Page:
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Elipse Gastric Balloon

From EverybodyWiki Bios & Wiki

The Elipse Gastric Balloon is an inflatable balloon that is placed into the stomach to assist with weight loss.

The balloon is manufactured and marketed by Allurion, which gained European approval for the device in 2015, when it became the first non-endoscopic balloon to be offered to obese and overweight patients.

The company reports more than 40,000 balloon placements across 40 countries. The device is currently pending FDA approval in the United States.[1].

How the balloon works?[edit]

As with other intragastric balloons (IGB), the Elipse balloon works by filling space in the stomach. This creates a sense of fullness, reducing appetite and food intake [2]

Unlike many other gastric balloons, however, the Elipse solution does not require surgery, endoscopy or anesthesia for standard placement or removal. Placement takes place during a regular[3] outpatient consultation at a doctor’s surgery or weight-loss clinic.

The patient swallows a capsule that contains the deflated balloon. The capsule is connected to a thin catheter. Once swallowed, an X-ray is used to confirm that the balloon is positioned in the stomach. The balloon is then filled with 550 ml of water via the through the catheter. A follow-up X-ray is then conducted to finalise placement[3]. The procedure takes around 20 minutes.

Standard placement time is approximately 16 weeks. After that time, a self-activated release valve opens to empty the balloon. It then passes pass naturally through the gastrointestinal tract when the patient uses the toilet.


Clinical studies[2][4][5][6][7][8][9][10][11][12][13] indicate that patients can lose an average of between 10-15% of their body weight or 10 and 15kgs, during the recommended 16-weeks placement if combined with lifestyle modification.

One clinical stuffy reported by Ienca[5] et al. at 2020 Obesity Week showed that out of 509 patients, 95% of average weight loss was sustained 12 months after the completion of the balloon placement.


The Elipse balloon has been widely studied. The largest[5] study to date included 1623 patients across 19 healthcare centres in 7 countries and was found to be safe and effective.

Data indicates that 99.9%[5] of patients are able to successfully swallow the balloon during a standard placement. For those unable to swallow the capsule, the doctor uses the catheter to finalise placement.

In very rare cases, the Elipse balloon may require endoscopy or surgical intervention for removal. In a small number of cases, the patient has been reported to vomited rather than pass it via the instead of passing through the gastrointestinal tract. This, however, does not appear to result in any long-term side effects.

Sequential balloon placement[edit]

Depending on medical advice, it is possible to request a second balloon placement to facilitate further weight loss after the first placement has concluded. This is called a ‘sequential balloon’[14]. In one study, the average weight loss achieved after placing two balloons one after the other was 22 kilograms and 22.8% of total body weight. The maximum weight loss achieved was 48 kilograms or 40.9% body weight loss over a 12-month period.[11]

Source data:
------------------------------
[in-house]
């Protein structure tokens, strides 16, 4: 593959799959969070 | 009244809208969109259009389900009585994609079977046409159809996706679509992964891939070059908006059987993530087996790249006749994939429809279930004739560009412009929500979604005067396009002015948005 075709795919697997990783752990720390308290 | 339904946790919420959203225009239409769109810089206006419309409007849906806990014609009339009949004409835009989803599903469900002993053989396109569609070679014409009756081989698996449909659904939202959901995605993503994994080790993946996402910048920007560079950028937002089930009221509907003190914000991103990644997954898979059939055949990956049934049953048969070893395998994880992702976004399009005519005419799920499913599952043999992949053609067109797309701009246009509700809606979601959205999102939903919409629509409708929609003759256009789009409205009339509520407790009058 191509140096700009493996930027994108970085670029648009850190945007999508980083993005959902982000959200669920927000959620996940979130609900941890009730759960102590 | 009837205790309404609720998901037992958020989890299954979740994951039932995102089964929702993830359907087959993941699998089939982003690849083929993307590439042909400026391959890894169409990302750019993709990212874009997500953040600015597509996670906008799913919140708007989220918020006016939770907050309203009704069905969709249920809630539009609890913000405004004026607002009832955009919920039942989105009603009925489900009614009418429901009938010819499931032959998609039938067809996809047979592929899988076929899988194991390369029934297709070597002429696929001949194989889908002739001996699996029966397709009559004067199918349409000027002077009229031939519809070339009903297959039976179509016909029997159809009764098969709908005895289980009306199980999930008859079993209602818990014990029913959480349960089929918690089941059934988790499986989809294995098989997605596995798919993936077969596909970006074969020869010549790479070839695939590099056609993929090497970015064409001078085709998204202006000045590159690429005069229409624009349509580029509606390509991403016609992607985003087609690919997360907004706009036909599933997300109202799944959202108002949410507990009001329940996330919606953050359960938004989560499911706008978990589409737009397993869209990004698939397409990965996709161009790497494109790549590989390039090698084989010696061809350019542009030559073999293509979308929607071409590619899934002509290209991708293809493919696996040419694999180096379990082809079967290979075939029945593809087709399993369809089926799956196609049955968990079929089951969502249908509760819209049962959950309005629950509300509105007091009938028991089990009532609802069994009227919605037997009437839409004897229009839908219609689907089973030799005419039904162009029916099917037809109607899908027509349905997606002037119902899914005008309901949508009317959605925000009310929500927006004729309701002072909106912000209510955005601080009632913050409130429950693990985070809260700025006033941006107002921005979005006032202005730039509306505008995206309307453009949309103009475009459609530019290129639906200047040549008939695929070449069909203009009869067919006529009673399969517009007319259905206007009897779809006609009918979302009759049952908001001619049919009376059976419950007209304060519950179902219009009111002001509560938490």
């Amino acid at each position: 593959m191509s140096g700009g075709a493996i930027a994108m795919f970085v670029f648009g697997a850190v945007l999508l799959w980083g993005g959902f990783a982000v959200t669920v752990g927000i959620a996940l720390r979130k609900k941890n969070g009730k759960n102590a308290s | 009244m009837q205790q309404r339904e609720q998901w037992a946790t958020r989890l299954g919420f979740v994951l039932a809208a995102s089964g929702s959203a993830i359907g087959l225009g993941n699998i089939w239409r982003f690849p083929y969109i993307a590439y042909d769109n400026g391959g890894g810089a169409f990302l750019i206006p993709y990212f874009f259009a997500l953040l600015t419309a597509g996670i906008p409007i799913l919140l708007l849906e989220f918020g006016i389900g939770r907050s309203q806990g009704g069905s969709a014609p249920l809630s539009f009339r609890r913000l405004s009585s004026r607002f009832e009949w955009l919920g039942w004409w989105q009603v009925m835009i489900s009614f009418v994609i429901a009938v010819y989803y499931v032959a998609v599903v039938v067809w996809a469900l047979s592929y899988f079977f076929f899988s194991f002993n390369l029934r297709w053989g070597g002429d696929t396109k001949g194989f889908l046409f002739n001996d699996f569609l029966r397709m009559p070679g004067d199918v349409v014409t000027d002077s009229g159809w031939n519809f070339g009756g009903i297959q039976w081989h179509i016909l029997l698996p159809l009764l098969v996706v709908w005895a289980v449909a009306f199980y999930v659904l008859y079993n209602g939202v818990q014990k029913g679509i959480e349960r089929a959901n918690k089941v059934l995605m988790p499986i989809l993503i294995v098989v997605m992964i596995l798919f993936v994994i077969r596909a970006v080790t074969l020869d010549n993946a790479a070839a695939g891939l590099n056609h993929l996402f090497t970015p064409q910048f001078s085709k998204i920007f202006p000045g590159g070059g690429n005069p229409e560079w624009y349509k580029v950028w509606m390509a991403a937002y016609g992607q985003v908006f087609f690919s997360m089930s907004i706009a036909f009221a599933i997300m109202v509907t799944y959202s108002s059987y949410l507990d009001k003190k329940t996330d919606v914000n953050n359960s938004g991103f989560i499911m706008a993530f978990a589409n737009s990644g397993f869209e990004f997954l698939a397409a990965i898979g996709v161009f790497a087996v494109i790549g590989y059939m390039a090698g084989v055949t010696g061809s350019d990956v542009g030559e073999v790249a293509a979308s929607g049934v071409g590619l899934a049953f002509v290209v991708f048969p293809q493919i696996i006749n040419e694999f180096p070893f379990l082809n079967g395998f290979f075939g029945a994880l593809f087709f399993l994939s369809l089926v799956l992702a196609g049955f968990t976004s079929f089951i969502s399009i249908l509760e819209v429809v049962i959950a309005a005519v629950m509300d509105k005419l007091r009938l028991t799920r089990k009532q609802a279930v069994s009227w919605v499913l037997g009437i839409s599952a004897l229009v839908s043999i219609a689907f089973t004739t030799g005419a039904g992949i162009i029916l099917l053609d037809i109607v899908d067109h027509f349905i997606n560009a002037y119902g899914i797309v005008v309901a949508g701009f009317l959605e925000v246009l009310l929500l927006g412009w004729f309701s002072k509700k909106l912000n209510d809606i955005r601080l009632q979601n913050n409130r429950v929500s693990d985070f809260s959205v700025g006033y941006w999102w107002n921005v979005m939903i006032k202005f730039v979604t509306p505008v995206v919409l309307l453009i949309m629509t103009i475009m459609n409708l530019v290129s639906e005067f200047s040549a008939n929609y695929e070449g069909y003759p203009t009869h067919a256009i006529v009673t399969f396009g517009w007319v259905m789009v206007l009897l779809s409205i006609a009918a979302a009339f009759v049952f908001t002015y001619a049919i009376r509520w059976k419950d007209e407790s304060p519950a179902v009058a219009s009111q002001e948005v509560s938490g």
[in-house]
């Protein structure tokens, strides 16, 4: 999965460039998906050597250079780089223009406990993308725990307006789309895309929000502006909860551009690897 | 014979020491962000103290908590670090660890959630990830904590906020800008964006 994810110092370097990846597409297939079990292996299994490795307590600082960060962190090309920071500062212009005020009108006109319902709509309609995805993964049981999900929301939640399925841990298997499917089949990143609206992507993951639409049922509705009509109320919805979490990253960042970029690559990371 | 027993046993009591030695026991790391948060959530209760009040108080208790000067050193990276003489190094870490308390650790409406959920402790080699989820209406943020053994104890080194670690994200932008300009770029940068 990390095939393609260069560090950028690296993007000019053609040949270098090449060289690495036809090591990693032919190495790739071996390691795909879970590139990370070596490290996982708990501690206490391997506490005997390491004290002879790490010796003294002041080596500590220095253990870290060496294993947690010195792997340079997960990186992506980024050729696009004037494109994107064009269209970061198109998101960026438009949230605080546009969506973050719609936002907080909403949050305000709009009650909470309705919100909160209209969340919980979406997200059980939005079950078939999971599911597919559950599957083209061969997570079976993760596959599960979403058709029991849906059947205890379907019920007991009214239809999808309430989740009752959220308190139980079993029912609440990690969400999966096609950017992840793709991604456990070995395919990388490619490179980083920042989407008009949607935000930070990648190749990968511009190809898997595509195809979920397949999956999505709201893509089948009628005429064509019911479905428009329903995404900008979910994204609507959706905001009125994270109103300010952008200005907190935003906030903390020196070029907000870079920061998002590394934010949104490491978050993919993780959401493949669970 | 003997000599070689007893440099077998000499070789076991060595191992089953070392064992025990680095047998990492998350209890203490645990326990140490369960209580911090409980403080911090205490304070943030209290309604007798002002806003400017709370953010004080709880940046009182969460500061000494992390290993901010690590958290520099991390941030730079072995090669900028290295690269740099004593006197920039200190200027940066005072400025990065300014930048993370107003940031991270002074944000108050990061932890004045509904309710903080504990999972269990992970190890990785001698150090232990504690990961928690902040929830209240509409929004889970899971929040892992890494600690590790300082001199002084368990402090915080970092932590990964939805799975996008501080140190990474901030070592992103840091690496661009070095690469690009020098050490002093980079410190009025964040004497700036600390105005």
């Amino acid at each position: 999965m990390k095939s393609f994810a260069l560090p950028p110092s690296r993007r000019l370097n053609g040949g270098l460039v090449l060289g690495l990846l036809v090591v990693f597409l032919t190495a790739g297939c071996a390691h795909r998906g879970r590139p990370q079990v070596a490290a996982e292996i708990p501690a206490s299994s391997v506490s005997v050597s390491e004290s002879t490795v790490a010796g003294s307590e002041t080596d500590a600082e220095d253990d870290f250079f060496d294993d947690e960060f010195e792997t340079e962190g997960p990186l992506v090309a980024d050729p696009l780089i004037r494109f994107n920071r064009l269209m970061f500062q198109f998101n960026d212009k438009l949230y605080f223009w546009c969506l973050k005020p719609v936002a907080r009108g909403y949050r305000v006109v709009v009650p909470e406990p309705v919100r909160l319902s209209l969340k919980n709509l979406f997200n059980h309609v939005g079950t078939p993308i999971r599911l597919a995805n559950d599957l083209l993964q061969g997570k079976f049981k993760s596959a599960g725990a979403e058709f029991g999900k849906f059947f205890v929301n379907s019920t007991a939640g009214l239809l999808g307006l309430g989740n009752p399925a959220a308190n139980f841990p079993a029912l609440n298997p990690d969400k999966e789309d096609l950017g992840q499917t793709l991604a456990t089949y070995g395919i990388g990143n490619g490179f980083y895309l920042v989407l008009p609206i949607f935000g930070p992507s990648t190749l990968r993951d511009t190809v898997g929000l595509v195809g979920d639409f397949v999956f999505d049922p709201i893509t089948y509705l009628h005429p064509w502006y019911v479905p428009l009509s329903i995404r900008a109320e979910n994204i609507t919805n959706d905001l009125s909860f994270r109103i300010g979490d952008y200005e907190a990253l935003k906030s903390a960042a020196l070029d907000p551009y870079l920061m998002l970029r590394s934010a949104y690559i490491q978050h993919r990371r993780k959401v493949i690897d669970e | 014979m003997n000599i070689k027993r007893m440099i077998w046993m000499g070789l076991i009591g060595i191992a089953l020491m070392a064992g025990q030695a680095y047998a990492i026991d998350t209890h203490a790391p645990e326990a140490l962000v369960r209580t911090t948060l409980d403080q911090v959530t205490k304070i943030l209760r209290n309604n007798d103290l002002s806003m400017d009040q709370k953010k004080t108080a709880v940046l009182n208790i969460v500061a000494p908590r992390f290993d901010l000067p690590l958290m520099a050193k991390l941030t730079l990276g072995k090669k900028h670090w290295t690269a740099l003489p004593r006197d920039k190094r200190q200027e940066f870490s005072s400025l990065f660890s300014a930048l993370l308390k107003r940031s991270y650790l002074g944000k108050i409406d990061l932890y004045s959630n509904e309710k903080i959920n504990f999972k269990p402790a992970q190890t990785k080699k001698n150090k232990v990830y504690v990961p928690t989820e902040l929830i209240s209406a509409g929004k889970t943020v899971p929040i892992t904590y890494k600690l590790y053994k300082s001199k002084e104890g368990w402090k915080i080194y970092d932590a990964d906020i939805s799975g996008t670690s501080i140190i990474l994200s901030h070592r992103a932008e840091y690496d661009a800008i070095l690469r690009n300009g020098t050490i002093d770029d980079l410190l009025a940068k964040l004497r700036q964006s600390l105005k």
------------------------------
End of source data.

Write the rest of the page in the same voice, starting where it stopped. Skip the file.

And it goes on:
Lifestyle modification[edit]

Gastric balloons as weight-loss devices are most effective when they are combined with healthy eating programs and regular exercise.

The Allurion balloon is sold as part of a health and lifestyle program that includes dietary support from a nutritionist and various digital monitoring tools. One study showed that the balloon led to substantial weigh loss when it was used alongside a ‘lifestyle modification program’ that lasted for the entire placement In this case, 10% of patients achieved a total body weight loss of 72% after the 16 weeks compared to just 8% who used diet and exercise programs alone.[4]


  1. Businesswire. ‘Allurion Technologies Announces Submission of US Premarket Approval PMA Application for its Flagship Elipse’. Retrieved 20 February 2021
  2. 2.0 2.1 Jamal et al. Obes Surg. 2019 Apr;29(4):1236-1241
  3. 3.0 3.1 Clinical Trial Reports: DAA069 and DAA105
  4. 4.0 4.1 Raftopoulos et al. Abstract 1978. Presented at ACS 2019, San Francisco, United States.
  5. 5.0 5.1 5.2 5.3 Ienca et al. Abstract 237, presented at IFSO 2019, Madrid, Spain.
  6. Al Sabah, S., et al. SOARD. 2018, 14(3), 311-317.
  7. Machytka E et al. Endoscopy. 2017 Feb;49(2):154-160.
  8. Raftopoulos and Giannakou. SOARD. 2017 Jul;13(7):1174-1182.
  9. Genco et al. Obes Surg 2017,DOI 10.1007/s11695-017-2877-1.
  10. Al-Subaie S et al. Int J Surg. 2017 Dec;48:16-22.
  11. 11.0 11.1 Ienca et al. Submitted to SOARD. Abstract A278, presented at Obesity Week, 2018, Nashville, USA.
  12. Genco et al. Abstract A185. Oral Presentation at Obesity Week, 2018, Nashville, USA.
  13. Abu Dayyeh BK. Gastrointestinal Endoscopy. 2015; 82(3):425-438.
  14. Businesswire. ‘Allurion Technologies Announces New Clinical Data on the Elipse® Balloon at ObesityWeek® 2020.’ Retrieved: 25 February 2021.

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